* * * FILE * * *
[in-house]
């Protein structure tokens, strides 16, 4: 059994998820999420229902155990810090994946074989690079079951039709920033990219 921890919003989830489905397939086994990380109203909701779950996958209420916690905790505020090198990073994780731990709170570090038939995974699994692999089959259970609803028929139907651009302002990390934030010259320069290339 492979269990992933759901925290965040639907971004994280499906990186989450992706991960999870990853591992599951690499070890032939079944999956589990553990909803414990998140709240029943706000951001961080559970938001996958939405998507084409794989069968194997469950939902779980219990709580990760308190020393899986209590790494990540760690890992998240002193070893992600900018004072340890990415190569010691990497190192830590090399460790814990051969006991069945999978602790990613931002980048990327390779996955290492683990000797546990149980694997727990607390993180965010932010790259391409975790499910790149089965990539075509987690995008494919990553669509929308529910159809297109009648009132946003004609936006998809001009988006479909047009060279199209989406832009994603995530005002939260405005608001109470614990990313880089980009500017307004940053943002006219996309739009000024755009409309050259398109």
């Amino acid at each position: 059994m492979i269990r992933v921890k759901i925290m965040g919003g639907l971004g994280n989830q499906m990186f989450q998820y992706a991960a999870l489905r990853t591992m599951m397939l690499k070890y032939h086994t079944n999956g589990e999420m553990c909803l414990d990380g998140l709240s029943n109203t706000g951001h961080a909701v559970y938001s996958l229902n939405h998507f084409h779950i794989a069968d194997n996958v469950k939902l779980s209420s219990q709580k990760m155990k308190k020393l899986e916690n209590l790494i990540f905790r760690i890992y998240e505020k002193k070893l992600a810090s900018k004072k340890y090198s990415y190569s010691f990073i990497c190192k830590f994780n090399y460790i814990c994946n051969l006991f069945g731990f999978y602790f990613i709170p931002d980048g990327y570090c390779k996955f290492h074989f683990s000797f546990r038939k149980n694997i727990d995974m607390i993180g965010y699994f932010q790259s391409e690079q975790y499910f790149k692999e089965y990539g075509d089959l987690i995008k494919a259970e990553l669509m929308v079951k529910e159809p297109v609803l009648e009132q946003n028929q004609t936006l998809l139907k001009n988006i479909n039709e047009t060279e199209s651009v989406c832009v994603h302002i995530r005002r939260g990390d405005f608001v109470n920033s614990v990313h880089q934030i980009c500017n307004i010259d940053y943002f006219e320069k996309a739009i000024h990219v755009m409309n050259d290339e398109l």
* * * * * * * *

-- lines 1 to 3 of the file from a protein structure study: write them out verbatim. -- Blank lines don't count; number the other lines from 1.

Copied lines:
[in-house]
């Protein structure tokens, strides 16, 4: 059994998820999420229902155990810090994946074989690079079951039709920033990219 921890919003989830489905397939086994990380109203909701779950996958209420916690905790505020090198990073994780731990709170570090038939995974699994692999089959259970609803028929139907651009302002990390934030010259320069290339 492979269990992933759901925290965040639907971004994280499906990186989450992706991960999870990853591992599951690499070890032939079944999956589990553990909803414990998140709240029943706000951001961080559970938001996958939405998507084409794989069968194997469950939902779980219990709580990760308190020393899986209590790494990540760690890992998240002193070893992600900018004072340890990415190569010691990497190192830590090399460790814990051969006991069945999978602790990613931002980048990327390779996955290492683990000797546990149980694997727990607390993180965010932010790259391409975790499910790149089965990539075509987690995008494919990553669509929308529910159809297109009648009132946003004609936006998809001009988006479909047009060279199209989406832009994603995530005002939260405005608001109470614990990313880089980009500017307004940053943002006219996309739009000024755009409309050259398109």
């Amino acid at each position: 059994m492979i269990r992933v921890k759901i925290m965040g919003g639907l971004g994280n989830q499906m990186f989450q998820y992706a991960a999870l489905r990853t591992m599951m397939l690499k070890y032939h086994t079944n999956g589990e999420m553990c909803l414990d990380g998140l709240s029943n109203t706000g951001h961080a909701v559970y938001s996958l229902n939405h998507f084409h779950i794989a069968d194997n996958v469950k939902l779980s209420s219990q709580k990760m155990k308190k020393l899986e916690n209590l790494i990540f905790r760690i890992y998240e505020k002193k070893l992600a810090s900018k004072k340890y090198s990415y190569s010691f990073i990497c190192k830590f994780n090399y460790i814990c994946n051969l006991f069945g731990f999978y602790f990613i709170p931002d980048g990327y570090c390779k996955f290492h074989f683990s000797f546990r038939k149980n694997i727990d995974m607390i993180g965010y699994f932010q790259s391409e690079q975790y499910f790149k692999e089965y990539g075509d089959l987690i995008k494919a259970e990553l669509m929308v079951k529910e159809p297109v609803l009648e009132q946003n028929q004609t936006l998809l139907k001009n988006i479909n039709e047009t060279e199209s651009v989406c832009v994603h302002i995530r005002r939260g990390d405005f608001v109470n920033s614990v990313h880089q934030i980009c500017n307004i010259d940053y943002f006219e320069k996309a739009i000024h990219v755009m409309n050259d290339e398109l």